There’s always the conflict between rich and poor, such as between the peasants and aristocrats in 18th century France. Consecutive years of bad weather in 1787 and 1788 caused harvest failures that triggered the French Revolution in 1789. Growing unrest began with the devastating effects on agriculture of the eruption of Laki in Iceland in 1783. Benjamin Franklin predicted the impact because he witnessed the eruption while crossing the Atlantic.  A combination of poor harvests and bad government policies pushed supplies dangerously low and prices unbearably high. After the harsh winter of 1788 the Revolution began with storming of the Bastille in July 1789 before the new harvest came in.

Agricultural Revolution, Industrial Revolution

Everyone knows about the Industrial Revolution but few know an Agricultural Revolution preceded it. The ability to produce surplus food allowed people to move to the cities and work in the burgeoning industrial economy.

It’s the foundation of civilizations; surplus food creates surplus time to develop a civilization. One definition holds that it is, an advanced state of human society, in which a high level of culture, science, industry, and government has been reached. Europe and North America saw a shift of the population until now approximately 82 percent are urban, 18 percent rural with only 2 percent farmers. A similar transition is occurring very rapidly in China and putting a great strain on the economy.

The evolving food situation is a combination of factors with poor weather a part.

In less than a year the foolish policies to encourage biofuels quickly drove corn prices through the roof and caused starvation in developing nations

Food prices are easily affected because global supplies barely lurch from year to year. In less than a year the foolish policies to encourage biofuels quickly drove corn prices through the roof and caused starvation in developing nations. Last winter, I spoke to farmers across western Canada and learned that in areas of Alberta up to 50 percent of beef farmers had eliminated their herds. They couldn’t afford the cost of production. The Canadian government has already paid $30 per acre for farmers suffering from cold wet crop failures. Early in the summer we learned of Russian crop failures and decreased yields in many parts of Asia, for example Pakistan due to flooding.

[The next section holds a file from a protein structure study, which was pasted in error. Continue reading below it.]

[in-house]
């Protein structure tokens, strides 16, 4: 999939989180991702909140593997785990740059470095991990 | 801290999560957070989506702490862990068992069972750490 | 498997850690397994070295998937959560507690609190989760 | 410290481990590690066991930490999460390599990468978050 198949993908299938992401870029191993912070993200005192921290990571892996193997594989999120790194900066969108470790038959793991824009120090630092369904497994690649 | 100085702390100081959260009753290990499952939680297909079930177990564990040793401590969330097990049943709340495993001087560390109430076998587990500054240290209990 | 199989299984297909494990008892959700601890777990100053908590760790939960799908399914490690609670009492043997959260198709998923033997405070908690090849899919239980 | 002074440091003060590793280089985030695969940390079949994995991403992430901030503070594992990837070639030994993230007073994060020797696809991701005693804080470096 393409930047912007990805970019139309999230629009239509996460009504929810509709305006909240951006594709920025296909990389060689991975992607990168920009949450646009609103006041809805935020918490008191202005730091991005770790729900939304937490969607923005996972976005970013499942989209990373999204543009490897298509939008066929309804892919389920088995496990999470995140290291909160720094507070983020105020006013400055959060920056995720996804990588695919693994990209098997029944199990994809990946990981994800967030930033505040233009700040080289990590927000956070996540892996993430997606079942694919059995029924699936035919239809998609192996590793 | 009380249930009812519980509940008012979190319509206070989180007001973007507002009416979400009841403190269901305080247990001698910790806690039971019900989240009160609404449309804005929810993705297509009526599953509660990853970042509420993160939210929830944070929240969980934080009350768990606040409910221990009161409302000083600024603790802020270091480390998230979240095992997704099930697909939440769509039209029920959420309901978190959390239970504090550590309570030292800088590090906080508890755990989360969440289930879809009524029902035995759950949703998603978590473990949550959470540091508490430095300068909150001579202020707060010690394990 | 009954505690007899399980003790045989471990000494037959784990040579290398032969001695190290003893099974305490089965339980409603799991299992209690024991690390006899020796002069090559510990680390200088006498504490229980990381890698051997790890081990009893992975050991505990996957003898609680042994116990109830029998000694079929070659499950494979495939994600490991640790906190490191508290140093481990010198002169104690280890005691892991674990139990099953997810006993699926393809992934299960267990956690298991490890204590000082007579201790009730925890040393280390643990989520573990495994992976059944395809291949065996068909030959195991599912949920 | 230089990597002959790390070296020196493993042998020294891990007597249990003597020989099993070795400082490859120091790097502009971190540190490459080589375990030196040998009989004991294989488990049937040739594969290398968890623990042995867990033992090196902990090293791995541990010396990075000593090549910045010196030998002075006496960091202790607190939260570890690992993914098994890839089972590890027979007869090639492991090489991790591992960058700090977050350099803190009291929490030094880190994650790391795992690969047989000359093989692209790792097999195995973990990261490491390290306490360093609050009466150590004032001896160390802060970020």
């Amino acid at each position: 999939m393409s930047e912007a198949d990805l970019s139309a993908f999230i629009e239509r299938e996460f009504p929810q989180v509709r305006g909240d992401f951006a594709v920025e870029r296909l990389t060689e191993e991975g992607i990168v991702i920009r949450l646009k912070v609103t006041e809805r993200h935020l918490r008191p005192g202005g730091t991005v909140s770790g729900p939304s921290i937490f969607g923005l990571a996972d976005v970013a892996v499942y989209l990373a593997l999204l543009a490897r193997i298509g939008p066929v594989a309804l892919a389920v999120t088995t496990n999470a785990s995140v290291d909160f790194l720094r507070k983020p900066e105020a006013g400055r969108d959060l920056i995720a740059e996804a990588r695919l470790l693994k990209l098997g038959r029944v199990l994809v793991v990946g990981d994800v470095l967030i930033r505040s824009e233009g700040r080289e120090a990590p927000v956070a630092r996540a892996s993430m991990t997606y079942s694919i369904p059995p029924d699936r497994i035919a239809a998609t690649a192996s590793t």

However, the biggest problems are political failures, misdirection and ignorance. Increasing urbanization results in a growing detachment of urbanites from agriculture. Even 30 years ago many urbanites came from or still knew people on the farm. Major newspapers had sections devoted to agriculture, but not anymore. Urban politics divert the mainstream media and the people, while farm troubles go unreported.

The Obama Administration is riddled with people who were either members of the Club of Rome or accept their doctrine. They’ll argue that overpopulation is the problem.  Parts of the current price increases are due to increasing population, but also wealthier populations, especially in Asia.  However, they ignore the biggest failures of leadership and the negative impacts of environmentalism. The problems are inadequate storage and poor distribution.

It’s estimated the world grows enough food to feed 26 billion people so volume is not the problem. In developed nations 30 percent of the crop never gets to the table and in developing nations it’s 60 percent. Where‘s the research and effort to improve storage? This was at the heart of the ozone/CFC issue, another false scientific claim and a forerunner to the global warming fiasco. As China and India pointed out in the ozone debate, you have reduced loss through refrigeration, now you are denying us the same opportunity. It was a classic case of what Driessen writes about in Eco-Imperialism.

The left rails against globalization, but it provides the mechanisms for distribution of goods and services without losing political control. Instead they want a one-world government with loss of all political control. So the middle and lower income people become vulnerable while Obama has focused on the wrong issues with ideological tunnel vision. As a result the people he claims to care about will suffer most as food prices soar and they will throw him out of power in 2012.